3. Make sure your résumé is the right length. This particular issue is subjective. Many educational institutions tout the single-page résumé format, but this can vary drastically based on where you’re submitting. An alternative rule of thumb is to keep it to one page for every ten years of experience. Another thing to consider is how relevant each item on your résumé is for the position you’re applying to fill–earlier experience that showcases more relevant skills than a concurrent job that’s more recent may more clearly represent your capabilities. The better you can synthesize the “high points” of your experience in context of the job you’re applying to, the more you’ll be able to prove that you can convey the most relevant information about you, and why you’re a great fit for the position. Remember, your résumé is the reason you’ll get a call for an interview (or not). Keep it concise. If you can get it down to one page, you’re doing great!
  4. Make sure you tell the truth. Got most of the way through a Bachelor of Arts degree? Please don’t say you received the diploma. Instead, highlight the things you learned while you were taking classes. Just because you didn’t finish doesn’t discount the experience. It’s far worse to say you received the degree and be fired (and maybe blacklisted) than to own that you didn’t finish. Not everyone learns the same way. Increasingly, tenacity is a higher benchmark for employers. Don’t fudge numbers either; represent yourself honestly.
  5. Be careful with confidential information. Increasingly in the information age, it’s essential that you protect confidential information. Be very mindful of any existing non-disclosure agreements you may be subject to, and leave identifiable details out. You can still reference your experience (and your capabilities) without accidentally revealing more than you intended. This is an exercise in mindfulness more than anything. Remember the “spirit” of the agreement more than the legalese. If you’ve been working with sensitive information (hint: it’s more sensitive than you think!) consider consulting with a legal professional to ensure you haven’t inadvertently included “leaky” information. Potential employers will catch it, and it may damage trust. If you wouldn’t want to see the item in the news and associated with your name, you probably shouldn’t include it.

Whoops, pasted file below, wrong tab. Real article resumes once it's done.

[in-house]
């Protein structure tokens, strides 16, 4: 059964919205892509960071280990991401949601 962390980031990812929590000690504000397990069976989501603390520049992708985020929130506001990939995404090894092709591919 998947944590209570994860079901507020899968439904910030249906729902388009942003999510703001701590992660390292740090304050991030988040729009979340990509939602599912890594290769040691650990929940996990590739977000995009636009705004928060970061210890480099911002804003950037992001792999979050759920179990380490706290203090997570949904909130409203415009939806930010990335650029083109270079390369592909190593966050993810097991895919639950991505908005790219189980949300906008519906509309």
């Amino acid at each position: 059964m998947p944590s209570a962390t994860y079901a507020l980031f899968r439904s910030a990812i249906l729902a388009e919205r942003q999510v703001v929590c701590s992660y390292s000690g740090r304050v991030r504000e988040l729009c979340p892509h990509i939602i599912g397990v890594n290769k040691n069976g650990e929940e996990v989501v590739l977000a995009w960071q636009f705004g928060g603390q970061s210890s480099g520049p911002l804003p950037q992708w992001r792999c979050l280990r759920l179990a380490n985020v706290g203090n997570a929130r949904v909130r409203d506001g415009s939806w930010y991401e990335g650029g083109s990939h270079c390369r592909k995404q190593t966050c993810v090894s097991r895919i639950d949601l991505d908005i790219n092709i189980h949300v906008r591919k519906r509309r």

Keeping these five points in mind can help make your résumé shine as brightly as you do, and get you past the shredder and on to the interview list. Remember, the better you avoid common mistakes, the more you stand out, and that’s before your résumé has even been read!

Nicole Smartt is the Vice President and co-owner of Star Staffing. She was awarded the Forty Under 40 award, recognizing business leaders under the age of 40. In addition, Nicole co-founded the Petaluma Young Professionals Network, an organization dedicated to helping young professionals strive in the business world. Nicole recently created her website, www.NicoleSmartt.com where she provides advice on workforce and careers, startups, and so much more!

BusinessCollective, launched in partnership with Citi, is a virtual mentorship program powered by North America’s most ambitious young thought leaders, entrepreneurs, executives and small business owners.